Launched: Honda Brio

The speedy decision

Today I bring you news of a very, very important car. Obviously it’s important enough for the manufacturer to launch this new model in our market but more importantly, it slots into our market’s most popular segment, around R120,000. So everyone, please say hello to the new Honda Brio.

Honda wasn’t shy to admit that their new cars are predominantly purchased by mature drivers and students are almost non-existent in their statistics. With price being a big stumbling block, the new Brio is keenly priced at R119,800 to entice first-time buyers into one of 34 dealers in S.A. (and the one in Windhoek).

Its small proportions and impressive specifications are blatantly aimed at young people but an automatic model (R10,000 extra) caters for commuters and older generations. The little car is built in India and Honda is so adamant to ensure build quality that they’ve sent a Japanese contingent to the plant for observation.

The A and B segments have shown tremendous growth in past years and the booming market around 120k is filled with small city cars and regurgitated oldies, both of which the Brio is aimed at. Just for the record, this is an all-new car and not some previous attempt with new headlights.

Given a clean sheet, Honda shortened the Jazz platform and added new technology, a new engine, loads of usability, a cheeky design, plenty of safety equipment plus a good helping of efficiency. The so-called “two triangle” design features big wheels, big space, big quality and an all-glass rear hatch.

This translates into superb visibility and impressive space, comfort being well served with an amenable suspension setup and interior goodies like power steering, remote central locking, air-conditioning, a basic trip computer, radio/USB/Aux with satellite buttons, four power windows, power mirrors and five cup holders.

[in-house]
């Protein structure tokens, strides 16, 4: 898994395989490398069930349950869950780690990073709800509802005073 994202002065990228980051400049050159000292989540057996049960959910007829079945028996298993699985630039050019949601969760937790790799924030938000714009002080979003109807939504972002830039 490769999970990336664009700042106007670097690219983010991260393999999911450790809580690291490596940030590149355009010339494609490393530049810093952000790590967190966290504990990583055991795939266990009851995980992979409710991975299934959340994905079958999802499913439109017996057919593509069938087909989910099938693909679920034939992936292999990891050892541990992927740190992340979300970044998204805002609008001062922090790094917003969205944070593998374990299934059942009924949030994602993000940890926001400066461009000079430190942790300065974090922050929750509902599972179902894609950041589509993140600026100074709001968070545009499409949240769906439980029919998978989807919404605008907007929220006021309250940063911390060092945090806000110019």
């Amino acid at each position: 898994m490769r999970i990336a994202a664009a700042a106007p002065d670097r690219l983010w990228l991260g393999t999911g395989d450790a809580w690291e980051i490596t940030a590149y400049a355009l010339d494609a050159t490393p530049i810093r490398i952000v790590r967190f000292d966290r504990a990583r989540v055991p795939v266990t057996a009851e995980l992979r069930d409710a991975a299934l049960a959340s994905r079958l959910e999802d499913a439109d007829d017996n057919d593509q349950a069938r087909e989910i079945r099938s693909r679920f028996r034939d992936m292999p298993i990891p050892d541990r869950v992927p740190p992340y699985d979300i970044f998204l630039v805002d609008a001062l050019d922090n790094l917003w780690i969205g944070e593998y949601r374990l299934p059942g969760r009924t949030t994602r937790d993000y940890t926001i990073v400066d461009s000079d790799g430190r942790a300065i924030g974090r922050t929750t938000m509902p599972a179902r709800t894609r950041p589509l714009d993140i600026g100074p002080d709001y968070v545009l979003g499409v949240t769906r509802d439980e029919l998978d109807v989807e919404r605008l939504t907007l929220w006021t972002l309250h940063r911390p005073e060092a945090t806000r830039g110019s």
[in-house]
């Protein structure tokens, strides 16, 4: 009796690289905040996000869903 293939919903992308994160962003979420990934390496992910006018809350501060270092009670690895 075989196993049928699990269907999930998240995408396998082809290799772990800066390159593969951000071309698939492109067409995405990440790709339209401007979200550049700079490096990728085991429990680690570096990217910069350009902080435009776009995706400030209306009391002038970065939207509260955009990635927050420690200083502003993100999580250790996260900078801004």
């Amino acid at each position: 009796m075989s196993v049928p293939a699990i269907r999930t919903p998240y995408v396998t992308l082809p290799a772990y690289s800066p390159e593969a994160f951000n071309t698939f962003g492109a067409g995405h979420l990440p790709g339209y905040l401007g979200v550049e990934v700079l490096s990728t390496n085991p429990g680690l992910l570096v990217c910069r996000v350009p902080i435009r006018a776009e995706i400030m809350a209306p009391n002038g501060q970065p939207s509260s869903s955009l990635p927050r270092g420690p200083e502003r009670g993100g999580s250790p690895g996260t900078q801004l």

A Honda Brio also features tilt-adjustable steering wheel, headlight adjustment, ABS brakes with electronic force distribution, third brake light, two airbags, seatbelt pre-tensioners, immobiliser, 14-inch steel wheels, full-size spare wheel and folding rear seats to extend luggage capacity from 161L to 519L.

The car weighs just 916kg (automatic +40kg) and can carry about 420kg. It’s just 3.6m long, 1.68m wide, 1.5m tall and has a teeny-tiny turning radius of 4.79m (automatic: 5m). Both manual and automatic gearboxes offer five gears and the 35L fuel tank is safely tucked away under the rear bench.

Powering the Brio is a 1.2L derivative of the Jazz in-line four-cylinder petrol engine, supplying an impressive 65kW (88hp) or 109Nm to 100km/h in 12.2 seconds (automatic: 14.7). CO2 emissions are 133 or 150g/km and average consumption hovers around 6L/100km.

We were given free rein on our launch route so my speedy passenger and I pointed the Brio at some Boland back-roads and gave our little motor some carrots. What struck us immediately was the very comfortable suspension and tall gearing which isn’t a problem for the typically rev-happy Honda engine.

Road noise is quite intrusive above 100km/h and the steering feels rather light and numb, highlighting the Brio’s inner-city credentials. Nonetheless, our stubby little Honda made good progress with two overweight men demanding air-conditioning, reaching its 145km/h speed limiter quite quickly.

Low and high-speed handling is also impressive, the Brio will dish up plenty of tyre scrub as an early warning and its brakes performed an emergency stop from 100km/h well. We both agreed that the 120k Honda offers a modicum of fun so we returned into Cape Town and pre Lady Gaga traffic madness.

If anything, the little Honda Brio was even more impressive in these monstrous conditions, its light and responsive controls allowing us to zip into gaps and breeze through congestion. Its interior may only be available in beige but almost everyone preferred its lightness to the drabness and volcanic heat retention of black.

The cabin materials aren’t top notch but will easily match its competitors. We didn’t perceive a single rattle on our journey and were glad to learn that Brios come with a 3-year/100,000km warranty and 2-year/30,000km service plan. There is also an optional styling package available for N$6,000.

Honda was never your first port of call for a cheap city car but it most certainly should be now. The Brio has the right dimensions, specifications and price tag to warrant a visit to your nearest dealer. I can vouch for its fun value, comfort and versatility; the final decision is up to you.

Prices [December 2012]

Brio 1.2 Manual N$119,800
Brio 1.2 Auto N$129,800

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